Sunday, June 17, 2007

On to the Sea of Marmara (Turkey)

Yesterday, I spent a whopping 2 Lira to board a ferry bound for Büyükada, the largest of the Prince’s Islands. The islands, located in the Sea of Marmara, are very popular with Istanbulers during the summer.

My adventure began at 8:30am as I jumped in a cab bound for Sirkeci, the theoretical departure point for my trip. When I arrived, I asked three separate people where the boat was and all I could understand was that I was in the wrong place and that I needed to be at a place called Kabataş. I called a friend of mine who told me that my new destination was very close to my apartment. I jumped back into a taxi and traced my steps back to the port. I arrived at 9:10am and the ferry had just left at 9:00am. The next ferry left at 10:40am. I sat in the weighting area and noticed how everyone was already lining up at the gate like racing horses. I decided to join them. At 9:40am, the race truly did begin. As soon as the door was opened, the pushing and running started. I joined in thinking they must know something I didn’t. We ran into the boat, and leaped up the stairs for the prime seats on the outer deck in the shade. I snagged a great seat next to the edge. During the next hour, more and more people showed up. Of course when the Americans arrived about 15 minutes before departure, all the seats had been long taken. After we had set sail, I noticed a woman standing with her young daughter. I decided to give up my seat and her husband placed his hand to his chest in the Turkish way of saying “thank you.” I went to stand by him and we struck up a conversation, although his English was not too good. We conversed the rest of the way and finally were able to find a seat after passengers had disembarked at the first three island stops. Sea gulls glided next to the ferry dive-bombing pieces of bread that passengers hurled into the air. A seventy-year old man followed the ferry on a jet ski as we closed in on our destination. He ramped up the waves created by the wake of the boat.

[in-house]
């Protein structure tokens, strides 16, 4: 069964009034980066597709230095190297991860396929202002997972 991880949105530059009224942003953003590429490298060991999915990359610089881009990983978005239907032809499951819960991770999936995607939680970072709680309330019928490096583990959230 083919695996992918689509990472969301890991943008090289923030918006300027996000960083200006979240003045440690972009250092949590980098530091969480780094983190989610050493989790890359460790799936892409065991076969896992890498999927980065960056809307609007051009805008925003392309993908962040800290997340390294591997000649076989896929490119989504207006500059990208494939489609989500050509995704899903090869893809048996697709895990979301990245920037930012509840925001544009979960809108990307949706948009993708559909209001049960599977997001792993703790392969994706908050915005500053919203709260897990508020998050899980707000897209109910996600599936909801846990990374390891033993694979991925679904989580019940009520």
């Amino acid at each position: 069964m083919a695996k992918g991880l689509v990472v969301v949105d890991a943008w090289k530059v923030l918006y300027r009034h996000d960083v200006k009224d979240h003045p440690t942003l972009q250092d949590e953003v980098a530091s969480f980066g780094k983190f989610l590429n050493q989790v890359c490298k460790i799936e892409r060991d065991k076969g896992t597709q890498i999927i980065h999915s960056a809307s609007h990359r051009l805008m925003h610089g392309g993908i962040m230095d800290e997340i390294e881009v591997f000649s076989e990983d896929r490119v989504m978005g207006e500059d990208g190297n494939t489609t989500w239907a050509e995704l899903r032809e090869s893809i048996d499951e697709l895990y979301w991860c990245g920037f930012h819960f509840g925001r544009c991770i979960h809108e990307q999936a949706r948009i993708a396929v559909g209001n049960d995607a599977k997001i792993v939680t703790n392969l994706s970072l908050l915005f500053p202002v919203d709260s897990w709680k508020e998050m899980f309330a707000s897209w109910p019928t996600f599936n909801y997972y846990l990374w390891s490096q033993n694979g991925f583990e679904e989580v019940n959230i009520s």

Upon arriving at Büyükada, my new friends and I decided to grab a bite to eat. Mehmet, the father, told me that he needed to briefly visit a friend of his and would be returning shortly. His wife, daughter and I were left eating by ourselves. We tried to communicate, but neither of us understood the others language. Body language would have to suffice. Upon his return, Mehmet acted as translator while we drank some Turkish tea. When it was time to pay, Mehmet informed me that he had already taken care of the bill. What an incredible act of generosity. I thanked him profusely and then we went our separate ways.

My first order of business was to acquire some means of transportation. Officially, the islands do not allow cars, but I did see a few while I was there. The options for travel on the island included renting a bike, renting a Phaeton (Horse-drawn carriage), or walking. I chose the former for 3 Lira/hour. The bike was not in the best shape, but it would do. I started my journey by following the road where most of the carriages were traveling. I figured they probably knew where they were going. Unfortunately, the bike would not change to the lowest gear, so steep hills were quite challenging. As I progressed up the side of the island, my view became more and more spectacular. Off in the distance were the other members of the Prince’s Islands along with the Asian side of Turkey. I circumnavigated the island and then decided to brave the steep climb up to a monastery. Up and up and up I climbed pushing my trusty bike along the way. “Why did the monks need to be at the top of the island,” I wondered. The beach is quite nice… AND closer. Finally, I reached the top and was rewarded with an incredible view. In order to enter the church, I had to put on some pants, since no one was allowed to enter with bare legs.

After returning my bike, I decided it was high time for some nourishment. I really haven’t drunk as much milk while in Turkey, so I thought it would be a good time to go dairy and get some ice cream. I chose the waffle cone that had been dipped in chocolate and coated with pistachios. I chose three flavors and traded my 5 Lira for the tantalizing cone. I have to admit that I was a bit disappointed with the ice cream. This is the second time that I have given in to one of my weakness for ice cream and the second time that I have been disappointed. I don’t know what it is, but the flavors are not very strong.

After two hours of intense biking, I needed a nap. My first option was a bench next to the police station. I decided to continue my search when I saw a policeman holding a machine gun. Finally, I found some nice grass where other Turks were lazing in the shade. I found a nice spot and drifted off to sleep. When my cell phone alarm sounded, I knew it was time to head back for the ferry. I waited in line along with the hundreds of people around me like a herd of cattle. When the gates were opened we all began to run towards the ferry to stake our claim. It seems that no matter where you are in the world, people are basically the same.


Joel Montgomery

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